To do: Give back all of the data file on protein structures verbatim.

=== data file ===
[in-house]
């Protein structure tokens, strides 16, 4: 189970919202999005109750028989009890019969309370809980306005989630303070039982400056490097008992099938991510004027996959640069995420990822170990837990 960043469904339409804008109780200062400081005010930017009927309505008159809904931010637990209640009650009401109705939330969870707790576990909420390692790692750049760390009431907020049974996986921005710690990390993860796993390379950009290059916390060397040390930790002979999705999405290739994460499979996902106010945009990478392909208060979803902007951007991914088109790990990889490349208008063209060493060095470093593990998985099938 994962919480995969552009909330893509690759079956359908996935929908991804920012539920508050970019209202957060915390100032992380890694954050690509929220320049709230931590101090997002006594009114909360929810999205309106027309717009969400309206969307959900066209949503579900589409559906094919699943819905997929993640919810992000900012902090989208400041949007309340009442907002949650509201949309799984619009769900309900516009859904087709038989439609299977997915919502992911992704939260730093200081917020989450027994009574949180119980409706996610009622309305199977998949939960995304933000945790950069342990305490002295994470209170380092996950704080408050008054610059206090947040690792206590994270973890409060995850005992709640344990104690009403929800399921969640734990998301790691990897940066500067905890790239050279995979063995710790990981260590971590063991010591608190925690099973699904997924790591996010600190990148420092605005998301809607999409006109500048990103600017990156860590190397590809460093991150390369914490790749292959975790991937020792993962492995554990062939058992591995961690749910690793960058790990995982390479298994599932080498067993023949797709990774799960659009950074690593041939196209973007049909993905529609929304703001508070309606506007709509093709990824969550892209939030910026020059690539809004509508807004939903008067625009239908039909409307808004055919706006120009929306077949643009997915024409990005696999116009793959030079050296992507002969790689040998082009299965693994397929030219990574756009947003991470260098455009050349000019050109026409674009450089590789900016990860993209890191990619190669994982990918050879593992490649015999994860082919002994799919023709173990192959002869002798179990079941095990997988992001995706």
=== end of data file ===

[in-house]
């Protein structure tokens, strides 16, 4: 189970919202999005109750028989009890019969309370809980306005989630303070039982400056490097008992099938991510004027996959640069995420990822170990837990 960043469904339409804008109780200062400081005010930017009927309505008159809904931010637990209640009650009401109705939330969870707790576990909420390692790692750049760390009431907020049974996986921005710690990390993860796993390379950009290059916390060397040390930790002979999705999405290739994460499979996902106010945009990478392909208060979803902007951007991914088109790990990889490349208008063209060493060095470093593990998985099938 994962919480995969552009909330893509690759079956359908996935929908991804920012539920508050970019209202957060915390100032992380890694954050690509929220320049709230931590101090997002006594009114909360929810999205309106027309717009969400309206969307959900066209949503579900589409559906094919699943819905997929993640919810992000900012902090989208400041949007309340009442907002949650509201949309799984619009769900309900516009859904087709038989439609299977997915919502992911992704939260730093200081917020989450027994009574949180119980409706996610009622309305199977998949939960995304933000945790950069342990305490002295994470209170380092996950704080408050008054610059206090947040690792206590994270973890409060995850005992709640344990104690009403929800399921969640734990998301790691990897940066500067905890790239050279995979063995710790990981260590971590063991010591608190925690099973699904997924790591996010600190990148420092605005998301809607999409006109500048990103600017990156860590190397590809460093991150390369914490790749292959975790991937020792993962492995554990062939058992591995961690749910690793960058790990995982390479298994599932080498067993023949797709990774799960659009950074690593041939196209973007049909993905529609929304703001508070309606506007709509093709990824969550892209939030910026020059690539809004509508807004939903008067625009239908039909409307808004055919706006120009929306077949643009997915024409990005696999116009793959030079050296992507002969790689040998082009299965693994397929030219990574756009947003991470260098455009050349000019050109026409674009450089590789900016990860993209890191990619190669994982990918050879593992490649015999994860082919002994799919023709173990192959002869002798179990079941095990997988992001995706």